Mini Transat: Calm for now
Published on October 6th, 2019
(October 6, 2019; Leg 1, Day 2) – After the first night of the first leg of the Mini-Transat La Boulangère, the 87 solo Mini 6.50 sailors have been making the most of the conditions, which are currently conducive to slipping along.
However, all that’s about to change tonight as they have to negotiate a zone of high pressure in the Bay of Biscay, with no-one likely to escape its clutches. This could be good news for some, and a little less so for others. At 16:00 UTC, Axel Tréhin was leading the fleet of prototypes whilst Italian Ambrogio Beccaria headed the production boats. No surprises for now then among the favourites.
The great news is the entire fleet remain unscathed, and while here were a few little technical issues to lament on certain boats, these have been quickly repaired and the respective sailors are up and running once more.
Prototype: Tréhin/Jambou duelling at the head of the fleet
Renowned for her complexities, Arkema 3, Raphaël Lutard’s boat (900), is not the most versatile of prototypes. However, she is extremely efficient on certain points of sail. Raphaël has proven this today, as on a reach in twenty knots or so of breeze, she managed to keep the firm favourites at bay for some time, before finally being overtaken this afternoon by Axel Tréhin (945) and François Jambou (865), both bringing their A game. Tanguy Bouroullec (969), 4th aboard the other foiler of the fleet, is also keeping pace. The lighter conditions forecast will likely see Raphaël Lutard have a tough time of it… whilst Erwan Le Méné hopes to make the most of the gentler strategic conditions to move up through the fleet. Indeed, prior to the start, Erwan admitted that he feared that any reaching would favour his direct rivals. This evening, he’s lying in 14th position, some 27 miles shy of the leader. However, he has plenty of time to play catch-up. Finally, it’s worth noting the fantastic start posted by Marie Gendron (930), the only woman competing in the prototype category, who was positioned in 5th place at 16:00 UTC. It’ll doubtless come as no surprise to those who have followed Marie’s career and know how determined she is.
Production boats: Establishing a hierarchy
The big guns are just where they were expected to be! Looking at the cartography, the names of the top fifteen competitors are all the sailors we imagined we’d see at the front of the pack. Indeed the hierarchy is establishing itself and Italian Ambrogio Beccaria (943) is assuming his status as favourite, up in the top spot at the 16:00 UTC position report today, ahead of two other formidable competitors sailing a Pogo 3, Félix De Navacelle (916) and Lauris Noslier (893). Competing on scow bows, Florian Quenot (946) and Guillaume Quilfen (977) complete the Top 5 at 16:00 UTC. The day after the start, there is already a substantial split between the fleet, both in terms of distance to the goal (45 miles between the leader and the last boat) and lateral separation.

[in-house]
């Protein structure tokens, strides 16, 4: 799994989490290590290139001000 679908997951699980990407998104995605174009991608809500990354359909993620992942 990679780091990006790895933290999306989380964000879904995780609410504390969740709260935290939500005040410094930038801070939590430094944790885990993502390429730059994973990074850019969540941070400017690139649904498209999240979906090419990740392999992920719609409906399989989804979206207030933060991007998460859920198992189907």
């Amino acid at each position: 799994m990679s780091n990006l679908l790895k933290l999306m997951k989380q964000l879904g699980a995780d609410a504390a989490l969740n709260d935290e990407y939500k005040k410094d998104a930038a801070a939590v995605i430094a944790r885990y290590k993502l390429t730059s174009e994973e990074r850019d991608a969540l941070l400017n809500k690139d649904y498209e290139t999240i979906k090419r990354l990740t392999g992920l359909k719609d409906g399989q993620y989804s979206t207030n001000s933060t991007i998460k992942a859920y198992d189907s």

A second complicated night
Though they’re sailing in fairly bracing conditions, powered up in a drag race, the sailors are on a secure tack and can take the time to get some rest and gather their strength with a view to a second particularly technical night ahead. The reason for this is their passage through a zone of high pressure that will spare no-one.
In fact, the wind is set to seriously drop away over the course of the evening, to become virtually inexistent overnight, the whole thing washed down by a not insignificant swell (2.50 metres). A fine dilemma in prospect then for the Mini sailors, who will have to be right on their game in order to make the most of any veins of breeze and try to hook onto the S/SW’ly breeze, which will carry them almost as far as Cape Finisterre, which the first prototypes are expected to reach early on October 8. Once there, they’ll be able to launch into some crazy and much-awaited runs under spinnaker.
Ranking at 16:00 UTC:
1- Axel Trehin (945 – Project Rescue Ocean) some 1,160.7 miles from the finish
2. François Jambou (865 – Team BFR Marée Haute Jaune) 3.3 miles behind the leader
3- Raphaël Lutard (900 – Arkema 3) 5.1 miles behind the leader
1-Ambrogio Becarria (943 – Geomag) some 1,174.4 miles from the finish
2- Félix De Navacelle (916 – Youkounkoun) 3.2 miles behind the leader
3-Lauris Noslier (893 – Avoriaz 1800) 4.7 miles behind the leader
The 87 Mini 6.50 solo sailors competing in the biennial Mini-Transat La Boulangère got underway from La Rochelle on the first leg to Las Palmas de Gran Canaria on October 5.
The first leg started October 5 (delayed from September 22 due to storms) from La Rochelle, France and extends 1350 nm to Las Palmas de Gran Canaria. After an often complicated exit of the Bay of Biscay, sailors will expect some long slips down the Portuguese coast before arriving after 7 to 10 days in the Canary archipelago.
The second leg will start November 1 from Las Palmas de Gran Canaria and will take from 15 to 20 sailing days to complete the 2700 nm course and reach Le Marin in Martinique, French West Indies. Due to the numerous islands, the restart from the Canary can be tricky before reaching the famous trade winds that offer a long downwind run.